The Ministry of Health will spend approximately Sh.3 billion to develop and equip Centres of Excellence for Eye, Hearing and Dental Care.
This will be done at the Moi Teaching and Referral Hospital, County Referral Hospitals of Mombasa, Nyeri, Meru and Kisii.
Health Cabinet Secretary, Mutahi Kagwe, said health is an investment and called upon County governments to consider investing in eye health.
In a speech read on his behalf by the Health Chief Administrative Secretary, Dr. Rashid Aman, at a Nairobi hotel, Thursday, during the launch of Vision Impact Project (VIP), Kagwe noted that in Kenya, out of the 7.5 million persons, who are in need of eye care services, 250,000 are blind, while another 750,000 have difficulties in seeing clearly.
“This VIP, which feeds into the National Eye Health strategy contributes further to our wider National Health Sector Plan, focusing on Health Systems Strengthening National Vision 2030 economic strategy and ultimately to the UN Sustainable Development Goals.
Kagwe said that out of the 10.4 million children enrolled in Primary schools in Kenya, about 100,000 of them have significant refractive errors requiring spectacles with only about 37,000, who are able to access spectacles to enable them engage meaningfully in schooling.
The CS further projected that an input of Sh.2.2billion through the Vision impact project, shall bring back 8.8 billion profit equivalent in the project period, if resources are used efficiently.
“It is clear in my mind that investing in eye health is cost effective and will always be required, now that our ageing population is growing,” said Kagwe.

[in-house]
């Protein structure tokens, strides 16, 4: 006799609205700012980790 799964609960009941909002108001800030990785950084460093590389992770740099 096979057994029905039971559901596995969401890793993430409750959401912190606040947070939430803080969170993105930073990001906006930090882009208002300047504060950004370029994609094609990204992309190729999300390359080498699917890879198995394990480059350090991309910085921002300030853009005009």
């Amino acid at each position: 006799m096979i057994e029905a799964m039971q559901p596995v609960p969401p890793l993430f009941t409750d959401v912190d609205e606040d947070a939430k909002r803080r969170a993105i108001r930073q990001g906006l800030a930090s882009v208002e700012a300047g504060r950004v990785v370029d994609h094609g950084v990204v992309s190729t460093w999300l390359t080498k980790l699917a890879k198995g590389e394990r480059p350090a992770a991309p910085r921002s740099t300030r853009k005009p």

He appealed to all Kenyans to take advantage of the availability of eye health resources in the health system, to ensure that all eye health needs are met.
“If you have difficulties in seeing the black board for students, if you are diabetic and even if you have no vision problems, you all need to have eyes examined and appropriate treatment given, and it is now available. If our doctors recommend cataract surgery for you, they now have the required equipment to provide high quality surgery,” said CS.
Kagwe noted that the government is committed to increase coverage of good sight-restoring cataract surgery by 30 per cent and to increase coverage of good vision care services for refractive errors by 40 per cent.
He also commended the Peek Technology which is a smart phone mobile application, easy to use by non-medical workers to screen school children and community members for eye diseases and even link them to the very scarce eye specialists, having been studied and validated in Trans Nzoia County and found to provide threefold increase in patient’s access to eye care.
However, Kagwe stressed that it is sad to realize that despite the available skills and understanding, a huge burden of the blind is due to Cataract, adding that provision of simple and quality spectacles will be a solution to school going children, who have challenges in seeing the blackboard.
The main causes of vision impairment include age related cataract and refractive errors including short sightedness, long sightedness, common among school going children with Cataract Surgery, being one of the most cost-effective health interventions which transforms life.
The VIP aims at improving integrated health systems for eye health, including Community and School screening for eye diseases and conditions, provision of spectacles for children, sight restoration interventions like cataract surgery for the blind and rehabilitation of those that cannot have their sight restored.
Over about 2.2 billion persons in the world have vision impairment, including the blind and about half of these have impairment that could be prevented or addressed.
By Catherine Muindi